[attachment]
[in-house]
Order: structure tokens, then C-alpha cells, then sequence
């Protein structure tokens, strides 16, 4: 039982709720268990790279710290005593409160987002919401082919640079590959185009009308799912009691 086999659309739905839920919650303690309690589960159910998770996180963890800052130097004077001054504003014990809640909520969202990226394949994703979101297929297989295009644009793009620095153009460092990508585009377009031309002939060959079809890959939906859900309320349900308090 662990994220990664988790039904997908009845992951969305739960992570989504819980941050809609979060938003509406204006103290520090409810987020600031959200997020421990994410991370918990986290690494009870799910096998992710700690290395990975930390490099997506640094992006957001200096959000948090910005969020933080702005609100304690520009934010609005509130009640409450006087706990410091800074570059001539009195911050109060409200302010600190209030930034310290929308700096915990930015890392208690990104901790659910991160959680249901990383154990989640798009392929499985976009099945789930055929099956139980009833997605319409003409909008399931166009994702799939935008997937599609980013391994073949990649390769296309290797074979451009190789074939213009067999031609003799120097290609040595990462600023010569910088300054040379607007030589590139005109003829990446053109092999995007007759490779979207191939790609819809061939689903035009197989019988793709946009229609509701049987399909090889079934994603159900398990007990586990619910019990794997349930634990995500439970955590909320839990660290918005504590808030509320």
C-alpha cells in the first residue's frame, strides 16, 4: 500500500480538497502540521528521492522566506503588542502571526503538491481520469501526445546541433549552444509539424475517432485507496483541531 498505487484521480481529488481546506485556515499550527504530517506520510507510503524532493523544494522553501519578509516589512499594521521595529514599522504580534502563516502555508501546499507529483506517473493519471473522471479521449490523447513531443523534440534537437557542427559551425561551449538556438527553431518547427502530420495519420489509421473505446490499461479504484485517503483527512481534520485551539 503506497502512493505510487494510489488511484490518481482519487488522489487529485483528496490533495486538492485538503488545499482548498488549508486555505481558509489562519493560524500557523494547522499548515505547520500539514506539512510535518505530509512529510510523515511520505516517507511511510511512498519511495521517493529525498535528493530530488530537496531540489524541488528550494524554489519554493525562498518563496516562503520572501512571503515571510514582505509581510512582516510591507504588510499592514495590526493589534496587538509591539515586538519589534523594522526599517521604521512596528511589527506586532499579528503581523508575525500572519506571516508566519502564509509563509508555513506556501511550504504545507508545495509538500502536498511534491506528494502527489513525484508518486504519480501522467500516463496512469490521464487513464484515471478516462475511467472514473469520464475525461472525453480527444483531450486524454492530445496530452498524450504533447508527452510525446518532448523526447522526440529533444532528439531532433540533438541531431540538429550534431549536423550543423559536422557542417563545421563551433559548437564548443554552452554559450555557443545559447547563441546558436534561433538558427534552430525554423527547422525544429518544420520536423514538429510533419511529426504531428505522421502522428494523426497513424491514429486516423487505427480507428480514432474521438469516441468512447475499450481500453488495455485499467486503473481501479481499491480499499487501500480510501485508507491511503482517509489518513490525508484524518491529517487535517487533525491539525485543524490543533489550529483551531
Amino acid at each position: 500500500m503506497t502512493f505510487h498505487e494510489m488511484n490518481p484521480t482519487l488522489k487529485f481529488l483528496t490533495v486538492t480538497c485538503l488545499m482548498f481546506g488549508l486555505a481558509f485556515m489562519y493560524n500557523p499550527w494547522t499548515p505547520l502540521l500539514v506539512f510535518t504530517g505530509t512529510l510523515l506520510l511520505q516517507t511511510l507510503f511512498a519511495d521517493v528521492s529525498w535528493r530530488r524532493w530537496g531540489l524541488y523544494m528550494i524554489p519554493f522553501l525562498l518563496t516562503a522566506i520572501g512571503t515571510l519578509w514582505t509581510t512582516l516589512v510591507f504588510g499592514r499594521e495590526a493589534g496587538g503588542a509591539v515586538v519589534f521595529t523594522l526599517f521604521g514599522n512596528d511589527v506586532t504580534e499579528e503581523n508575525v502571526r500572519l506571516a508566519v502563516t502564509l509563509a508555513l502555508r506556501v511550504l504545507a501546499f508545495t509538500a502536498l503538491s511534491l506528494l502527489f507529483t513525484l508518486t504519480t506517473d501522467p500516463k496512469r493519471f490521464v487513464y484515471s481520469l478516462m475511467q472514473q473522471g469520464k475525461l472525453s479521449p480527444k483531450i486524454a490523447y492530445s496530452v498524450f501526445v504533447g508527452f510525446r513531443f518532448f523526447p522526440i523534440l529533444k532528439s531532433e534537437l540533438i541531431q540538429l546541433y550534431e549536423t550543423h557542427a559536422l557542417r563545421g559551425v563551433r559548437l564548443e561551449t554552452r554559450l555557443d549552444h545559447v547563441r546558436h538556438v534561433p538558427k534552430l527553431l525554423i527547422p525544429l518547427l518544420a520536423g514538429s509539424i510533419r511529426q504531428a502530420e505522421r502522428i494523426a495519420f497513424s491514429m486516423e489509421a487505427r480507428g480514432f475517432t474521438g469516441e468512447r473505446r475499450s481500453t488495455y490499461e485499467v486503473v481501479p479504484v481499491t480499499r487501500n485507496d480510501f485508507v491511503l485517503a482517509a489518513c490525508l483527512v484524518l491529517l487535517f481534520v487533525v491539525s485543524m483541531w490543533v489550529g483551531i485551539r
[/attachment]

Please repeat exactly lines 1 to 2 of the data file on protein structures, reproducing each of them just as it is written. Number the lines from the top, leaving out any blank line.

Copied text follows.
[in-house]
Order: structure tokens, then C-alpha cells, then sequence